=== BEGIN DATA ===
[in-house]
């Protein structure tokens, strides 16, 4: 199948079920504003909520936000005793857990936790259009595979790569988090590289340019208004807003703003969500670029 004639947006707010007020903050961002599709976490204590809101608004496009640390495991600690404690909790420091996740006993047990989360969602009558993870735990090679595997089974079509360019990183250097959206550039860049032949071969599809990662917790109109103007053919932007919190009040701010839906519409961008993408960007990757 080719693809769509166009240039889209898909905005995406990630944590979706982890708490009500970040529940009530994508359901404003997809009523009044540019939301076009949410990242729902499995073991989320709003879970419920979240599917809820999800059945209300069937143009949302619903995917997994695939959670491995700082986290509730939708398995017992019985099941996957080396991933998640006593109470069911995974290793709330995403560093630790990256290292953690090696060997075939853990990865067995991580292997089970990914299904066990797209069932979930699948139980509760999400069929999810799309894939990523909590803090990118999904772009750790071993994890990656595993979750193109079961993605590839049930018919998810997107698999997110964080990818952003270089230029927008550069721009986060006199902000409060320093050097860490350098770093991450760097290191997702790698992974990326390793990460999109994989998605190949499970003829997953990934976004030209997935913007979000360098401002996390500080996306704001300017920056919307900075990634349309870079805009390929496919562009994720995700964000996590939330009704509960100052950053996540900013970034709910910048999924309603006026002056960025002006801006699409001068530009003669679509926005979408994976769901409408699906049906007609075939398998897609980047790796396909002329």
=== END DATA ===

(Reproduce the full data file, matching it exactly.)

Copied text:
[in-house]
């Protein structure tokens, strides 16, 4: 199948079920504003909520936000005793857990936790259009595979790569988090590289340019208004807003703003969500670029 004639947006707010007020903050961002599709976490204590809101608004496009640390495991600690404690909790420091996740006993047990989360969602009558993870735990090679595997089974079509360019990183250097959206550039860049032949071969599809990662917790109109103007053919932007919190009040701010839906519409961008993408960007990757 080719693809769509166009240039889209898909905005995406990630944590979706982890708490009500970040529940009530994508359901404003997809009523009044540019939301076009949410990242729902499995073991989320709003879970419920979240599917809820999800059945209300069937143009949302619903995917997994695939959670491995700082986290509730939708398995017992019985099941996957080396991933998640006593109470069911995974290793709330995403560093630790990256290292953690090696060997075939853990990865067995991580292997089970990914299904066990797209069932979930699948139980509760999400069929999810799309894939990523909590803090990118999904772009750790071993994890990656595993979750193109079961993605590839049930018919998810997107698999997110964080990818952003270089230029927008550069721009986060006199902000409060320093050097860490350098770093991450760097290191997702790698992974990326390793990460999109994989998605190949499970003829997953990934976004030209997935913007979000360098401002996390500080996306704001300017920056919307900075990634349309870079805009390929496919562009994720995700964000996590939330009704509960100052950053996540900013970034709910910048999924309603006026002056960025002006801006699409001068530009003669679509926005979408994976769901409408699906049906007609075939398998897609980047790796396909002329």